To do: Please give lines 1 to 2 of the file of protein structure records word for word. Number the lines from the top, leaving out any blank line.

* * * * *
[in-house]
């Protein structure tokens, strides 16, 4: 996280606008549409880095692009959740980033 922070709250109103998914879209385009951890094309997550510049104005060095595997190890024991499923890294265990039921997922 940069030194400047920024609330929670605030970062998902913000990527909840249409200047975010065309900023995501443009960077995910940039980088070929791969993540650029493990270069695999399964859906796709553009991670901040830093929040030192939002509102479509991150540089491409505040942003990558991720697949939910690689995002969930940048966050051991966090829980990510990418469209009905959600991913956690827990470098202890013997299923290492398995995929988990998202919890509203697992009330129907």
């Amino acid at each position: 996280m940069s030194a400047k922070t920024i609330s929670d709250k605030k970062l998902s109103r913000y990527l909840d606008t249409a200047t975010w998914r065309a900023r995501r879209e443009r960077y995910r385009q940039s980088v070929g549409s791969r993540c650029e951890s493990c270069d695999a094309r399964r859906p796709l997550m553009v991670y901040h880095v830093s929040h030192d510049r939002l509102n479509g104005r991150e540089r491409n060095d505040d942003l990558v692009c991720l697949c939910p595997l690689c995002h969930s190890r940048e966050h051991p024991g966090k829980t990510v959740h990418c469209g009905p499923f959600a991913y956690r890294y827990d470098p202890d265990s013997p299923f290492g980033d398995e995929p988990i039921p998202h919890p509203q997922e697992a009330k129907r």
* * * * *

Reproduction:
[in-house]
């Protein structure tokens, strides 16, 4: 996280606008549409880095692009959740980033 922070709250109103998914879209385009951890094309997550510049104005060095595997190890024991499923890294265990039921997922 940069030194400047920024609330929670605030970062998902913000990527909840249409200047975010065309900023995501443009960077995910940039980088070929791969993540650029493990270069695999399964859906796709553009991670901040830093929040030192939002509102479509991150540089491409505040942003990558991720697949939910690689995002969930940048966050051991966090829980990510990418469209009905959600991913956690827990470098202890013997299923290492398995995929988990998202919890509203697992009330129907």